Land use controls available to townships, villages and cities include zoning, subdivision regulations, and special purpose ordinances. Land use controls are regulations which are administered to protect public health, safety, and welfare, and to achieve specific public purposes. State enabling legislation sets forth the general framework and procedural requirements for land use controls. In addition, a number of special-purpose state laws and regulations establish requirements and agency jurisdiction for specific types of land use activities.

The following land use activities can pose substantial risks to groundwater, but are regulated through state agency programs.
  • Farming operations in agricultural areas - Pesticide and fertilizer sales and use are regulated through the Michigan Department of Agriculture.

  • Oil and gas well drilling - Townships and counties are specifically precluded under state law from regulating oil and gas well drilling and related operations at the wellhead.

  • Underground storage tanks - The installation, operation, and closure of underground storage tanks (UST's) is regulated by the Fire Marshal Division, Michigan Department of State Police. Local governments may review UST's through their zoning ordinance, but zoning requirements must be consistent with state regulations.

  • Waste disposal facility siting - The locations of proposed hazardous waste and solid waste disposal facilities are reviewed by state officials in accordance with several state laws.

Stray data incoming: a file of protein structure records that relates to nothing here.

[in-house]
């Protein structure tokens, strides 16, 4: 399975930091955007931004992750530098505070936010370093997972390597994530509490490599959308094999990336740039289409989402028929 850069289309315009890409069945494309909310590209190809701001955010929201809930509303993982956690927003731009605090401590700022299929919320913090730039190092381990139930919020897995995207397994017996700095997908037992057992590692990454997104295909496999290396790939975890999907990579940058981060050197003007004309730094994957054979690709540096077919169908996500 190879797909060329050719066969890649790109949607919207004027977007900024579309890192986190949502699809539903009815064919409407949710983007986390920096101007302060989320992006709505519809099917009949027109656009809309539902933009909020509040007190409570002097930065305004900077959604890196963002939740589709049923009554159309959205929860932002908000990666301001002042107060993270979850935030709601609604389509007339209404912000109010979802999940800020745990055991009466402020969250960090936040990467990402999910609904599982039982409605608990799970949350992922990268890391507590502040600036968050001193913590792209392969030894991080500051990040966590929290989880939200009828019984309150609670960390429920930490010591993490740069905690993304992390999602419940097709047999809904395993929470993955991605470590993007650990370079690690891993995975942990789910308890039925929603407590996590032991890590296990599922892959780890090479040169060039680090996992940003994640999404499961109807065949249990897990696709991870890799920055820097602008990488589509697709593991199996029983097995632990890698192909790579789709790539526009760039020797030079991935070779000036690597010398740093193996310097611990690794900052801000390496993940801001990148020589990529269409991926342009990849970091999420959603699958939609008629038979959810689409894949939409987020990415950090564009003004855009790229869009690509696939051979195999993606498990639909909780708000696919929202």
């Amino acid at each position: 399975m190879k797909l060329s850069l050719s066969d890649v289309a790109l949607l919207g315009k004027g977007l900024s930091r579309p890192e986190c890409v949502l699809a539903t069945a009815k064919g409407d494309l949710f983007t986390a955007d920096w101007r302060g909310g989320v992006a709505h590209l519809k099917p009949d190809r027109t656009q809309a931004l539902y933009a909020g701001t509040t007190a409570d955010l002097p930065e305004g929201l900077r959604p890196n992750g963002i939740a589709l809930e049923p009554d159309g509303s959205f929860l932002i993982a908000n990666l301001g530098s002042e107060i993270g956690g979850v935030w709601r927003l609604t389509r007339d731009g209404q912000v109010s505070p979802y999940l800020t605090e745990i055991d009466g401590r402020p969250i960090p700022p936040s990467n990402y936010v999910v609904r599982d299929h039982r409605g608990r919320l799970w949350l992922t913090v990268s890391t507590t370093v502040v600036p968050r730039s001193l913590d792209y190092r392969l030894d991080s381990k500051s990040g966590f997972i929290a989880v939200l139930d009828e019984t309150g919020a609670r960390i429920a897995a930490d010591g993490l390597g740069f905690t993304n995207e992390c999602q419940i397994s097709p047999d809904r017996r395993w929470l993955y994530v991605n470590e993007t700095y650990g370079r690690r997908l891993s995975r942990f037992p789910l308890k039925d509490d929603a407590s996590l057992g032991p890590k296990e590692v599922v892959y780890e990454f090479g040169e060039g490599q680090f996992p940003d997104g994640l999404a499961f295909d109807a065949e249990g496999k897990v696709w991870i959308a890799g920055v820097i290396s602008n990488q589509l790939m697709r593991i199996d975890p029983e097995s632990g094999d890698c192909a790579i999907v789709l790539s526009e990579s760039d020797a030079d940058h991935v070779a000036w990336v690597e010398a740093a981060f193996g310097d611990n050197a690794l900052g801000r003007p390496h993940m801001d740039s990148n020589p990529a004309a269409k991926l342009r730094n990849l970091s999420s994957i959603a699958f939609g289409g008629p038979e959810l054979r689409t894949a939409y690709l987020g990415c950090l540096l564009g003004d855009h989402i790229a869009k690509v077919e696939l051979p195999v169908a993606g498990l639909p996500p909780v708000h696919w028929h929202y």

Several types of activities are substantially regulated by district or county health departments:

* Well drilling
* Abandoned well closure requirements
* Septic system location and installation.

Procedures and permit requirements, however, vary significantly among Michigan counties and communities. Few health departments, for example, administer requirements for septic system use or maintenance.

Many types of land use activities posing threats to groundwater are not regulated by state or county agencies. The task of land use regulation is substantially left to local governments. The following land uses are identified as priorities for local regulation for groundwater protection:

* Commercial and industrial businesses and facilities which use oil, solvents, chemicals and other hazardous substances;
* Agricultural chemical storage facilities (until state regulations are adopted);
* Government agency facilities, including vehicle maintenance and grounds maintenance;
* Junk yards and auto salvage yards;
* Oil and gas processing facilities (not drilling facilities);
* Road salt storage and application by local agencies.

Best Management Practices